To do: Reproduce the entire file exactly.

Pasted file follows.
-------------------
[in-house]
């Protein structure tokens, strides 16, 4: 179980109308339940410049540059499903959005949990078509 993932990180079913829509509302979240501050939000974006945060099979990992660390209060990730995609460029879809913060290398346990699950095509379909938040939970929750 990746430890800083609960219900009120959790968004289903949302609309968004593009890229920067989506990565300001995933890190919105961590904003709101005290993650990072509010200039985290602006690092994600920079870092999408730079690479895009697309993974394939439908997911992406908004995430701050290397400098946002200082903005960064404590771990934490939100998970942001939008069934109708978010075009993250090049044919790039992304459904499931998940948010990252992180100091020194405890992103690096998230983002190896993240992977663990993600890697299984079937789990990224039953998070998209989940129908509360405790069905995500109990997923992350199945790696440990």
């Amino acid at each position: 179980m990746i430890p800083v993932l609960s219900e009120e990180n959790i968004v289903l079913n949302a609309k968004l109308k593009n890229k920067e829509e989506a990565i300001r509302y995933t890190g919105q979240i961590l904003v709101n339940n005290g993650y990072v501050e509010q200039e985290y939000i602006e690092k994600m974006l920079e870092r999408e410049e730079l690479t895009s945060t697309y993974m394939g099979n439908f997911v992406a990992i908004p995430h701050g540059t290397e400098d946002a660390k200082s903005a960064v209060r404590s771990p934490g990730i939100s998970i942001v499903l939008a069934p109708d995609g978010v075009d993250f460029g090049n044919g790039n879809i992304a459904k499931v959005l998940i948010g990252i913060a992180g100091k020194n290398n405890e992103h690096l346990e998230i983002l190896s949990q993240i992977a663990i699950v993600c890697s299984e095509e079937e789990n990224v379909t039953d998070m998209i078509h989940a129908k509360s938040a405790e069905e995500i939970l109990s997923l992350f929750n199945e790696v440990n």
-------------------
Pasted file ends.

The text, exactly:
[in-house]
């Protein structure tokens, strides 16, 4: 179980109308339940410049540059499903959005949990078509 993932990180079913829509509302979240501050939000974006945060099979990992660390209060990730995609460029879809913060290398346990699950095509379909938040939970929750 990746430890800083609960219900009120959790968004289903949302609309968004593009890229920067989506990565300001995933890190919105961590904003709101005290993650990072509010200039985290602006690092994600920079870092999408730079690479895009697309993974394939439908997911992406908004995430701050290397400098946002200082903005960064404590771990934490939100998970942001939008069934109708978010075009993250090049044919790039992304459904499931998940948010990252992180100091020194405890992103690096998230983002190896993240992977663990993600890697299984079937789990990224039953998070998209989940129908509360405790069905995500109990997923992350199945790696440990």
């Amino acid at each position: 179980m990746i430890p800083v993932l609960s219900e009120e990180n959790i968004v289903l079913n949302a609309k968004l109308k593009n890229k920067e829509e989506a990565i300001r509302y995933t890190g919105q979240i961590l904003v709101n339940n005290g993650y990072v501050e509010q200039e985290y939000i602006e690092k994600m974006l920079e870092r999408e410049e730079l690479t895009s945060t697309y993974m394939g099979n439908f997911v992406a990992i908004p995430h701050g540059t290397e400098d946002a660390k200082s903005a960064v209060r404590s771990p934490g990730i939100s998970i942001v499903l939008a069934p109708d995609g978010v075009d993250f460029g090049n044919g790039n879809i992304a459904k499931v959005l998940i948010g990252i913060a992180g100091k020194n290398n405890e992103h690096l346990e998230i983002l190896s949990q993240i992977a663990i699950v993600c890697s299984e095509e079937e789990n990224v379909t039953d998070m998209i078509h989940a129908k509360s938040a405790e069905e995500i939970l109990s997923l992350f929750n199945e790696v440990n």